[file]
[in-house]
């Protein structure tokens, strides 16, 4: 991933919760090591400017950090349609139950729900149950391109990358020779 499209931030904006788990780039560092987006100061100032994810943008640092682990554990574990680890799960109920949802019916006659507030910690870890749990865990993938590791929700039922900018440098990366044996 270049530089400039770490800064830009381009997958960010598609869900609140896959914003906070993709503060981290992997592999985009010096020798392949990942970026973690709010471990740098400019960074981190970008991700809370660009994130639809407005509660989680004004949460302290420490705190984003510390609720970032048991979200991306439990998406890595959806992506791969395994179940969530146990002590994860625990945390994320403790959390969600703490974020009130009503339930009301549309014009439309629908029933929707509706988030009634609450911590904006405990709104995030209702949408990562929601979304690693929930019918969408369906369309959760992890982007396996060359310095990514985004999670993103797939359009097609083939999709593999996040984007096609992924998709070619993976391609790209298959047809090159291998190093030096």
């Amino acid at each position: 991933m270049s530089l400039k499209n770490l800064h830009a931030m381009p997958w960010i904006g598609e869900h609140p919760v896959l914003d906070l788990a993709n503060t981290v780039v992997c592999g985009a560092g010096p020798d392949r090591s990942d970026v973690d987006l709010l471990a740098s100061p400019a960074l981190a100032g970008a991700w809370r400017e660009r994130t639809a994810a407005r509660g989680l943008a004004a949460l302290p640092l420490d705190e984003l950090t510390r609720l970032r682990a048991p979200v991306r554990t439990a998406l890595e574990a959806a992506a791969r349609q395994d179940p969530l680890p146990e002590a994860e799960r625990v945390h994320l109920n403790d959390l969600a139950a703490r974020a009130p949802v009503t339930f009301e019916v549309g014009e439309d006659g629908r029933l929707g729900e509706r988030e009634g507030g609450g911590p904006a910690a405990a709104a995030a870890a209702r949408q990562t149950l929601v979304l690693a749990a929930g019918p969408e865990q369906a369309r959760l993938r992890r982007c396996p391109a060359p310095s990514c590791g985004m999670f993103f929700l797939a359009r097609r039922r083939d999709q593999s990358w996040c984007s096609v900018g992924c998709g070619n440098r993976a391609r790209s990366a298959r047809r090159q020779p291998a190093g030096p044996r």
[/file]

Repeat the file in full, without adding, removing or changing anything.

[in-house]
């Protein structure tokens, strides 16, 4: 991933919760090591400017950090349609139950729900149950391109990358020779 499209931030904006788990780039560092987006100061100032994810943008640092682990554990574990680890799960109920949802019916006659507030910690870890749990865990993938590791929700039922900018440098990366044996 270049530089400039770490800064830009381009997958960010598609869900609140896959914003906070993709503060981290992997592999985009010096020798392949990942970026973690709010471990740098400019960074981190970008991700809370660009994130639809407005509660989680004004949460302290420490705190984003510390609720970032048991979200991306439990998406890595959806992506791969395994179940969530146990002590994860625990945390994320403790959390969600703490974020009130009503339930009301549309014009439309629908029933929707509706988030009634609450911590904006405990709104995030209702949408990562929601979304690693929930019918969408369906369309959760992890982007396996060359310095990514985004999670993103797939359009097609083939999709593999996040984007096609992924998709070619993976391609790209298959047809090159291998190093030096």
């Amino acid at each position: 991933m270049s530089l400039k499209n770490l800064h830009a931030m381009p997958w960010i904006g598609e869900h609140p919760v896959l914003d906070l788990a993709n503060t981290v780039v992997c592999g985009a560092g010096p020798d392949r090591s990942d970026v973690d987006l709010l471990a740098s100061p400019a960074l981190a100032g970008a991700w809370r400017e660009r994130t639809a994810a407005r509660g989680l943008a004004a949460l302290p640092l420490d705190e984003l950090t510390r609720l970032r682990a048991p979200v991306r554990t439990a998406l890595e574990a959806a992506a791969r349609q395994d179940p969530l680890p146990e002590a994860e799960r625990v945390h994320l109920n403790d959390l969600a139950a703490r974020a009130p949802v009503t339930f009301e019916v549309g014009e439309d006659g629908r029933l929707g729900e509706r988030e009634g507030g609450g911590p904006a910690a405990a709104a995030a870890a209702r949408q990562t149950l929601v979304l690693a749990a929930g019918p969408e865990q369906a369309r959760l993938r992890r982007c396996p391109a060359p310095s990514c590791g985004m999670f993103f929700l797939a359009r097609r039922r083939d999709q593999s990358w996040c984007s096609v900018g992924c998709g070619n440098r993976a391609r790209s990366a298959r047809r090159q020779p291998a190093g030096p044996r």